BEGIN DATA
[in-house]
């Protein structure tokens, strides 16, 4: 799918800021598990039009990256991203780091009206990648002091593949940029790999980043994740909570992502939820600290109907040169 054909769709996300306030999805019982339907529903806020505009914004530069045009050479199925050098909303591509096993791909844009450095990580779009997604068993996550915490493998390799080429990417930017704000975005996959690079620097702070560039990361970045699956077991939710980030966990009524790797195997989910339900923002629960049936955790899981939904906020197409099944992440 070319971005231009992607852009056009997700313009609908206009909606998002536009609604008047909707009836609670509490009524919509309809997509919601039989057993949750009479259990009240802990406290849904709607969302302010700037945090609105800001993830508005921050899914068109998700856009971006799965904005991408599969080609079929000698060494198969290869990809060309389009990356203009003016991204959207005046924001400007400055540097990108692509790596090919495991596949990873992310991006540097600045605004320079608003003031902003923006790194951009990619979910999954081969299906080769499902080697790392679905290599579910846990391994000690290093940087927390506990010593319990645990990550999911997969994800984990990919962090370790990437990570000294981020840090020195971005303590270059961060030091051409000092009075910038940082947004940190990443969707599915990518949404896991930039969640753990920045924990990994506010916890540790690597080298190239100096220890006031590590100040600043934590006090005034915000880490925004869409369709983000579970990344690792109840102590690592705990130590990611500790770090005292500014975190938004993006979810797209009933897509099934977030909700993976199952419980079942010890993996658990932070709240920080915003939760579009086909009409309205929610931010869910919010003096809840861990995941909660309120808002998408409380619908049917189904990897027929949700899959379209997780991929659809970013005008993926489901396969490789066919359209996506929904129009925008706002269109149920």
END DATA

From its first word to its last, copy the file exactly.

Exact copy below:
[in-house]
């Protein structure tokens, strides 16, 4: 799918800021598990039009990256991203780091009206990648002091593949940029790999980043994740909570992502939820600290109907040169 054909769709996300306030999805019982339907529903806020505009914004530069045009050479199925050098909303591509096993791909844009450095990580779009997604068993996550915490493998390799080429990417930017704000975005996959690079620097702070560039990361970045699956077991939710980030966990009524790797195997989910339900923002629960049936955790899981939904906020197409099944992440 070319971005231009992607852009056009997700313009609908206009909606998002536009609604008047909707009836609670509490009524919509309809997509919601039989057993949750009479259990009240802990406290849904709607969302302010700037945090609105800001993830508005921050899914068109998700856009971006799965904005991408599969080609079929000698060494198969290869990809060309389009990356203009003016991204959207005046924001400007400055540097990108692509790596090919495991596949990873992310991006540097600045605004320079608003003031902003923006790194951009990619979910999954081969299906080769499902080697790392679905290599579910846990391994000690290093940087927390506990010593319990645990990550999911997969994800984990990919962090370790990437990570000294981020840090020195971005303590270059961060030091051409000092009075910038940082947004940190990443969707599915990518949404896991930039969640753990920045924990990994506010916890540790690597080298190239100096220890006031590590100040600043934590006090005034915000880490925004869409369709983000579970990344690792109840102590690592705990130590990611500790770090005292500014975190938004993006979810797209009933897509099934977030909700993976199952419980079942010890993996658990932070709240920080915003939760579009086909009409309205929610931010869910919010003096809840861990995941909660309120808002998408409380619908049917189904990897027929949700899959379209997780991929659809970013005008993926489901396969490789066919359209996506929904129009925008706002269109149920």